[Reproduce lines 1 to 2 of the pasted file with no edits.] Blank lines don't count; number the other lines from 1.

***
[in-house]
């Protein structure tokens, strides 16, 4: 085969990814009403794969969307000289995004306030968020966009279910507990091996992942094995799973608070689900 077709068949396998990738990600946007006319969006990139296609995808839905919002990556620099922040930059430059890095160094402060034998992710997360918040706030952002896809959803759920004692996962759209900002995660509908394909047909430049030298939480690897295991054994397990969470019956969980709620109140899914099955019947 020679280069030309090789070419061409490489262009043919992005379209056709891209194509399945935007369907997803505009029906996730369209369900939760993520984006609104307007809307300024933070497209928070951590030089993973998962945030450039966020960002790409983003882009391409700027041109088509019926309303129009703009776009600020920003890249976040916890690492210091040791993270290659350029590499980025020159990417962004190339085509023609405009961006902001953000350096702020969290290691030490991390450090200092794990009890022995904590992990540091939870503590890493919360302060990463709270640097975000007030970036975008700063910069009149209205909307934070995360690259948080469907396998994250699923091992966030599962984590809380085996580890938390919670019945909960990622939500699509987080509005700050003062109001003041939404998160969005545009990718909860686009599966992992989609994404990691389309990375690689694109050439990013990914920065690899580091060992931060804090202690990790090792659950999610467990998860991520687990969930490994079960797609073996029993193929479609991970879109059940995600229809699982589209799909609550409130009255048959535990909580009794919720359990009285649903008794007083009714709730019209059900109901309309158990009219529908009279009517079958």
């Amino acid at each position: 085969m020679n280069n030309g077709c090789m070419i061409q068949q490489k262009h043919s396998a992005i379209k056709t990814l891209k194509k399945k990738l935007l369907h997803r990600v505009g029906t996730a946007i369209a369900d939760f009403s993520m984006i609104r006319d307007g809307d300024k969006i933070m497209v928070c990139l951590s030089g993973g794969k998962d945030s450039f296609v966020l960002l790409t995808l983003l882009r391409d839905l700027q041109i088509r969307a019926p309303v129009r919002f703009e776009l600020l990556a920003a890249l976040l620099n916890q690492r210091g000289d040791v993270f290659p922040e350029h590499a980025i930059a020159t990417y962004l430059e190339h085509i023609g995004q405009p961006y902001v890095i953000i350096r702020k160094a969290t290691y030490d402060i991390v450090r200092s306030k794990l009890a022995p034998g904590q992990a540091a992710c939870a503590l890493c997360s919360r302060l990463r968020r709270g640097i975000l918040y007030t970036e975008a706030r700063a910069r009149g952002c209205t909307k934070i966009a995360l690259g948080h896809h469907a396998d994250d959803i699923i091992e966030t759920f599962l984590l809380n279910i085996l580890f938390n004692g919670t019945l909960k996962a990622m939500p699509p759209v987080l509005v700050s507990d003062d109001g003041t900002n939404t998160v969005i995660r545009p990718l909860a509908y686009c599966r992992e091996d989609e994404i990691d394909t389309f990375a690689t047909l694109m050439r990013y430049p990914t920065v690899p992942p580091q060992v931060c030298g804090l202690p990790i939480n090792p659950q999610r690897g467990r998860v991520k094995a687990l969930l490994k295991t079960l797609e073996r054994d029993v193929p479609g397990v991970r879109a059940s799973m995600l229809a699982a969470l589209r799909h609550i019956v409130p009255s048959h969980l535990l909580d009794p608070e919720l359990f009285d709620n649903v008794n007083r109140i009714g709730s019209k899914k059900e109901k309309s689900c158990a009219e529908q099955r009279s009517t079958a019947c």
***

[in-house]
């Protein structure tokens, strides 16, 4: 085969990814009403794969969307000289995004306030968020966009279910507990091996992942094995799973608070689900 077709068949396998990738990600946007006319969006990139296609995808839905919002990556620099922040930059430059890095160094402060034998992710997360918040706030952002896809959803759920004692996962759209900002995660509908394909047909430049030298939480690897295991054994397990969470019956969980709620109140899914099955019947 020679280069030309090789070419061409490489262009043919992005379209056709891209194509399945935007369907997803505009029906996730369209369900939760993520984006609104307007809307300024933070497209928070951590030089993973998962945030450039966020960002790409983003882009391409700027041109088509019926309303129009703009776009600020920003890249976040916890690492210091040791993270290659350029590499980025020159990417962004190339085509023609405009961006902001953000350096702020969290290691030490991390450090200092794990009890022995904590992990540091939870503590890493919360302060990463709270640097975000007030970036975008700063910069009149209205909307934070995360690259948080469907396998994250699923091992966030599962984590809380085996580890938390919670019945909960990622939500699509987080509005700050003062109001003041939404998160969005545009990718909860686009599966992992989609994404990691389309990375690689694109050439990013990914920065690899580091060992931060804090202690990790090792659950999610467990998860991520687990969930490994079960797609073996029993193929479609991970879109059940995600229809699982589209799909609550409130009255048959535990909580009794919720359990009285649903008794007083009714709730019209059900109901309309158990009219529908009279009517079958």